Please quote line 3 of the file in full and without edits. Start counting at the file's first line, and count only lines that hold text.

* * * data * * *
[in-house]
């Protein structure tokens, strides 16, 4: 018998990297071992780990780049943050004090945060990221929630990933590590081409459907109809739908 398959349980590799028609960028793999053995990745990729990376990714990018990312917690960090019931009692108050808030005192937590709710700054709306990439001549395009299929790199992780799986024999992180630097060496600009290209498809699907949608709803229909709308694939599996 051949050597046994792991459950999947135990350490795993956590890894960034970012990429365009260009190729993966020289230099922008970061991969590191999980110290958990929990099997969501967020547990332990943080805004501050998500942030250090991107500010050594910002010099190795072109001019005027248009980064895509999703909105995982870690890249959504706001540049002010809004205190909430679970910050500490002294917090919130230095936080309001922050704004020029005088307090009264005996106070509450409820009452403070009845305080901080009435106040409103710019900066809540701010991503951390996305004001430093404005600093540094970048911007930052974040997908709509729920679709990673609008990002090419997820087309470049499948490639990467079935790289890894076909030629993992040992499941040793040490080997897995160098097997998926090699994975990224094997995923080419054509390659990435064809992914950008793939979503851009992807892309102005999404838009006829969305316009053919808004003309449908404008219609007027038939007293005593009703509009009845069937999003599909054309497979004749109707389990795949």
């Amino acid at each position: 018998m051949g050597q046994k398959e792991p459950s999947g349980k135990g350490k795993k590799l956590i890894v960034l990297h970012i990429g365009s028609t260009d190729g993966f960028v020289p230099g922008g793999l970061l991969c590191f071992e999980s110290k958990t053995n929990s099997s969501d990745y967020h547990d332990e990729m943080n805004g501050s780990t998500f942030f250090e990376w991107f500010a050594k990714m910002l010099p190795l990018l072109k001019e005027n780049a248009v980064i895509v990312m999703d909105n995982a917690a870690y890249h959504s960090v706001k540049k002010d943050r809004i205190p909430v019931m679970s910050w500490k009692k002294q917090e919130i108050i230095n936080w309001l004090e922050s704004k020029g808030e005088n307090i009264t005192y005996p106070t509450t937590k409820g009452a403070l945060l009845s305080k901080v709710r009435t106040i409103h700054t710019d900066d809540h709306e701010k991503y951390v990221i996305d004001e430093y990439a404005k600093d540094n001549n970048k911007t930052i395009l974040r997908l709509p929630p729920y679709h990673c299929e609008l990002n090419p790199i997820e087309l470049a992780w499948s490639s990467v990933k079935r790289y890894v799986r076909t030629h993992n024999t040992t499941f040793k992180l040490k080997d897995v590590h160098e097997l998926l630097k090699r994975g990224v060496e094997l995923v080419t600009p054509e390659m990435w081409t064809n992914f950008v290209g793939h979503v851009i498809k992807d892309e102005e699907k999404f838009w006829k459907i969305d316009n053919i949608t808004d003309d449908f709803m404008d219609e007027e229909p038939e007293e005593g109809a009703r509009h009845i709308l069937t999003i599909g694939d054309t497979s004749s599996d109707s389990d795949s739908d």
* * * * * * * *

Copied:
């Amino acid at each position: 018998m051949g050597q046994k398959e792991p459950s999947g349980k135990g350490k795993k590799l956590i890894v960034l990297h970012i990429g365009s028609t260009d190729g993966f960028v020289p230099g922008g793999l970061l991969c590191f071992e999980s110290k958990t053995n929990s099997s969501d990745y967020h547990d332990e990729m943080n805004g501050s780990t998500f942030f250090e990376w991107f500010a050594k990714m910002l010099p190795l990018l072109k001019e005027n780049a248009v980064i895509v990312m999703d909105n995982a917690a870690y890249h959504s960090v706001k540049k002010d943050r809004i205190p909430v019931m679970s910050w500490k009692k002294q917090e919130i108050i230095n936080w309001l004090e922050s704004k020029g808030e005088n307090i009264t005192y005996p106070t509450t937590k409820g009452a403070l945060l009845s305080k901080v709710r009435t106040i409103h700054t710019d900066d809540h709306e701010k991503y951390v990221i996305d004001e430093y990439a404005k600093d540094n001549n970048k911007t930052i395009l974040r997908l709509p929630p729920y679709h990673c299929e609008l990002n090419p790199i997820e087309l470049a992780w499948s490639s990467v990933k079935r790289y890894v799986r076909t030629h993992n024999t040992t499941f040793k992180l040490k080997d897995v590590h160098e097997l998926l630097k090699r994975g990224v060496e094997l995923v080419t600009p054509e390659m990435w081409t064809n992914f950008v290209g793939h979503v851009i498809k992807d892309e102005e699907k999404f838009w006829k459907i969305d316009n053919i949608t808004d003309d449908f709803m404008d219609e007027e229909p038939e007293e005593g109809a009703r509009h009845i709308l069937t999003i599909g694939d054309t497979s004749s599996d109707s389990d795949s739908d």